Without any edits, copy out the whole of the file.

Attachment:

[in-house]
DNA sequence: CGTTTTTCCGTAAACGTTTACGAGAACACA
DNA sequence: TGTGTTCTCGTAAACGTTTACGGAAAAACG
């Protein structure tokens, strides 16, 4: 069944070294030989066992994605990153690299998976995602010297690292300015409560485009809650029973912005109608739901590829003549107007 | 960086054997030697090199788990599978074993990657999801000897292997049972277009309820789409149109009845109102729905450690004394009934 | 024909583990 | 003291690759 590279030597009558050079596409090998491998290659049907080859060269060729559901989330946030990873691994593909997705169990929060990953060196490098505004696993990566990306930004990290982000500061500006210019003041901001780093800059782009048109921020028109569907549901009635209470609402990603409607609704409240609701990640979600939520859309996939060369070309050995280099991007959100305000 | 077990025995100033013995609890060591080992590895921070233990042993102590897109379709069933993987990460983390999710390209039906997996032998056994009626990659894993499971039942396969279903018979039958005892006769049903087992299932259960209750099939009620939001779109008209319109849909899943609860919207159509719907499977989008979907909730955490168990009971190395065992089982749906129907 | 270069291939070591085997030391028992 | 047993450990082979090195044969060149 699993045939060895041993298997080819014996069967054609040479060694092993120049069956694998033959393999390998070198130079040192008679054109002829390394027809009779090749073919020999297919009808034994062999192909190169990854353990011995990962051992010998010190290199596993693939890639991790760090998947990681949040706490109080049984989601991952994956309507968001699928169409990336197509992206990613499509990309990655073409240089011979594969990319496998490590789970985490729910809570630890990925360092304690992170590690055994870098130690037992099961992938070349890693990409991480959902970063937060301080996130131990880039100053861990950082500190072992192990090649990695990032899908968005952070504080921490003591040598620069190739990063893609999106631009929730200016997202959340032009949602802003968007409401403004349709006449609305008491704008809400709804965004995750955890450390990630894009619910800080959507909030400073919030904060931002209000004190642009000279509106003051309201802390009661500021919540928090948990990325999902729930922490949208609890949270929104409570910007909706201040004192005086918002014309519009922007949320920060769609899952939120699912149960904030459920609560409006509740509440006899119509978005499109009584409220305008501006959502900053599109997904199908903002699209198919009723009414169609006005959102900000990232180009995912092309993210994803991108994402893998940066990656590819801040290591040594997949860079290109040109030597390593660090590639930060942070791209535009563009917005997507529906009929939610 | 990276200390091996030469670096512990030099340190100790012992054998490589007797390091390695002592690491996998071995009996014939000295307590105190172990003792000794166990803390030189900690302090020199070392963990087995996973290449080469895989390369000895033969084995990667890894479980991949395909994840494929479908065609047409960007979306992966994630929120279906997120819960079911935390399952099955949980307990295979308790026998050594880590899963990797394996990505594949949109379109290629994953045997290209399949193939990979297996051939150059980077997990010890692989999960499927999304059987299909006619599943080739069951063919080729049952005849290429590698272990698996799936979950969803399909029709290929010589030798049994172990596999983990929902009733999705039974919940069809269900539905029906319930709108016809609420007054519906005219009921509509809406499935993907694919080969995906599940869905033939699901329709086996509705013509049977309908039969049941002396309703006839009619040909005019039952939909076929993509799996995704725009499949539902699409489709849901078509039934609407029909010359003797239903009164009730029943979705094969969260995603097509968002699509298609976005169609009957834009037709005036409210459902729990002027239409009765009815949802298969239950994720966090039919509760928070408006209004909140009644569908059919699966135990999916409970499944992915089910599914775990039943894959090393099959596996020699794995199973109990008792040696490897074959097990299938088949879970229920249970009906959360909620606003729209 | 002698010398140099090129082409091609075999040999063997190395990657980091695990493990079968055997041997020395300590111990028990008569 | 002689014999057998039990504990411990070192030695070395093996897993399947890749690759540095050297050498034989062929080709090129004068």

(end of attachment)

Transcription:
[in-house]
DNA sequence: CGTTTTTCCGTAAACGTTTACGAGAACACA
DNA sequence: TGTGTTCTCGTAAACGTTTACGGAAAAACG
């Protein structure tokens, strides 16, 4: 069944070294030989066992994605990153690299998976995602010297690292300015409560485009809650029973912005109608739901590829003549107007 | 960086054997030697090199788990599978074993990657999801000897292997049972277009309820789409149109009845109102729905450690004394009934 | 024909583990 | 003291690759 590279030597009558050079596409090998491998290659049907080859060269060729559901989330946030990873691994593909997705169990929060990953060196490098505004696993990566990306930004990290982000500061500006210019003041901001780093800059782009048109921020028109569907549901009635209470609402990603409607609704409240609701990640979600939520859309996939060369070309050995280099991007959100305000 | 077990025995100033013995609890060591080992590895921070233990042993102590897109379709069933993987990460983390999710390209039906997996032998056994009626990659894993499971039942396969279903018979039958005892006769049903087992299932259960209750099939009620939001779109008209319109849909899943609860919207159509719907499977989008979907909730955490168990009971190395065992089982749906129907 | 270069291939070591085997030391028992 | 047993450990082979090195044969060149 699993045939060895041993298997080819014996069967054609040479060694092993120049069956694998033959393999390998070198130079040192008679054109002829390394027809009779090749073919020999297919009808034994062999192909190169990854353990011995990962051992010998010190290199596993693939890639991790760090998947990681949040706490109080049984989601991952994956309507968001699928169409990336197509992206990613499509990309990655073409240089011979594969990319496998490590789970985490729910809570630890990925360092304690992170590690055994870098130690037992099961992938070349890693990409991480959902970063937060301080996130131990880039100053861990950082500190072992192990090649990695990032899908968005952070504080921490003591040598620069190739990063893609999106631009929730200016997202959340032009949602802003968007409401403004349709006449609305008491704008809400709804965004995750955890450390990630894009619910800080959507909030400073919030904060931002209000004190642009000279509106003051309201802390009661500021919540928090948990990325999902729930922490949208609890949270929104409570910007909706201040004192005086918002014309519009922007949320920060769609899952939120699912149960904030459920609560409006509740509440006899119509978005499109009584409220305008501006959502900053599109997904199908903002699209198919009723009414169609006005959102900000990232180009995912092309993210994803991108994402893998940066990656590819801040290591040594997949860079290109040109030597390593660090590639930060942070791209535009563009917005997507529906009929939610 | 990276200390091996030469670096512990030099340190100790012992054998490589007797390091390695002592690491996998071995009996014939000295307590105190172990003792000794166990803390030189900690302090020199070392963990087995996973290449080469895989390369000895033969084995990667890894479980991949395909994840494929479908065609047409960007979306992966994630929120279906997120819960079911935390399952099955949980307990295979308790026998050594880590899963990797394996990505594949949109379109290629994953045997290209399949193939990979297996051939150059980077997990010890692989999960499927999304059987299909006619599943080739069951063919080729049952005849290429590698272990698996799936979950969803399909029709290929010589030798049994172990596999983990929902009733999705039974919940069809269900539905029906319930709108016809609420007054519906005219009921509509809406499935993907694919080969995906599940869905033939699901329709086996509705013509049977309908039969049941002396309703006839009619040909005019039952939909076929993509799996995704725009499949539902699409489709849901078509039934609407029909010359003797239903009164009730029943979705094969969260995603097509968002699509298609976005169609009957834009037709005036409210459902729990002027239409009765009815949802298969239950994720966090039919509760928070408006209004909140009644569908059919699966135990999916409970499944992915089910599914775990039943894959090393099959596996020699794995199973109990008792040696490897074959097990299938088949879970229920249970009906959360909620606003729209 | 002698010398140099090129082409091609075999040999063997190395990657980091695990493990079968055997041997020395300590111990028990008569 | 002689014999057998039990504990411990070192030695070395093996897993399947890749690759540095050297050498034989062929080709090129004068």